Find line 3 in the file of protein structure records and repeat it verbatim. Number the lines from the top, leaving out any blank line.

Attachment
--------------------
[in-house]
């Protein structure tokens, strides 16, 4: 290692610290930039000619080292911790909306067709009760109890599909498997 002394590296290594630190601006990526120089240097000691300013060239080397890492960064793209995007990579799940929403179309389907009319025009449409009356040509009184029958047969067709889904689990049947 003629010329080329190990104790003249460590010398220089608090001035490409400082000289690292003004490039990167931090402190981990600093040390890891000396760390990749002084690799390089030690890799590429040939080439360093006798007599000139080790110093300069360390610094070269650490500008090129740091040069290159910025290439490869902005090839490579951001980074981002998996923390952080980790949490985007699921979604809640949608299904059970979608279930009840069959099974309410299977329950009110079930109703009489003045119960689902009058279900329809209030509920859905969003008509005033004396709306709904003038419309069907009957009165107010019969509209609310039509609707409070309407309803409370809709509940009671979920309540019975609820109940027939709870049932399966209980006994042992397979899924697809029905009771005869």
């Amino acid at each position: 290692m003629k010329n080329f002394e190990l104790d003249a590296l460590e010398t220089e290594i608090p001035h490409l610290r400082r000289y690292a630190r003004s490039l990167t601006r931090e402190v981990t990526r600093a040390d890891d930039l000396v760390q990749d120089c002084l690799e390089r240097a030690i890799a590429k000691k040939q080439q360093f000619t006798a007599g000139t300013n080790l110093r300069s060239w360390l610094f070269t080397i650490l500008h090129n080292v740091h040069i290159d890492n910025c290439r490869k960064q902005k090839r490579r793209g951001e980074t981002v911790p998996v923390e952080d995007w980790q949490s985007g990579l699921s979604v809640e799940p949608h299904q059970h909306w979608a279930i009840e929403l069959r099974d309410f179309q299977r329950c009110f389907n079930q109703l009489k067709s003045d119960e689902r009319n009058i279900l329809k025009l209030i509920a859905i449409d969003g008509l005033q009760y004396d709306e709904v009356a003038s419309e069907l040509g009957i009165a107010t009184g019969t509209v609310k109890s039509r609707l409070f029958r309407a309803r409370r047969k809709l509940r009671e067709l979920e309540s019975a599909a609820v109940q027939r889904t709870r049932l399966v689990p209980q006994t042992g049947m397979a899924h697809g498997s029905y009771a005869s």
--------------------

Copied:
């Amino acid at each position: 290692m003629k010329n080329f002394e190990l104790d003249a590296l460590e010398t220089e290594i608090p001035h490409l610290r400082r000289y690292a630190r003004s490039l990167t601006r931090e402190v981990t990526r600093a040390d890891d930039l000396v760390q990749d120089c002084l690799e390089r240097a030690i890799a590429k000691k040939q080439q360093f000619t006798a007599g000139t300013n080790l110093r300069s060239w360390l610094f070269t080397i650490l500008h090129n080292v740091h040069i290159d890492n910025c290439r490869k960064q902005k090839r490579r793209g951001e980074t981002v911790p998996v923390e952080d995007w980790q949490s985007g990579l699921s979604v809640e799940p949608h299904q059970h909306w979608a279930i009840e929403l069959r099974d309410f179309q299977r329950c009110f389907n079930q109703l009489k067709s003045d119960e689902r009319n009058i279900l329809k025009l209030i509920a859905i449409d969003g008509l005033q009760y004396d709306e709904v009356a003038s419309e069907l040509g009957i009165a107010t009184g019969t509209v609310k109890s039509r609707l409070f029958r309407a309803r409370r047969k809709l509940r009671e067709l979920e309540s019975a599909a609820v109940q027939r889904t709870r049932l399966v689990p209980q006994t042992g049947m397979a899924h697809g498997s029905y009771a005869s």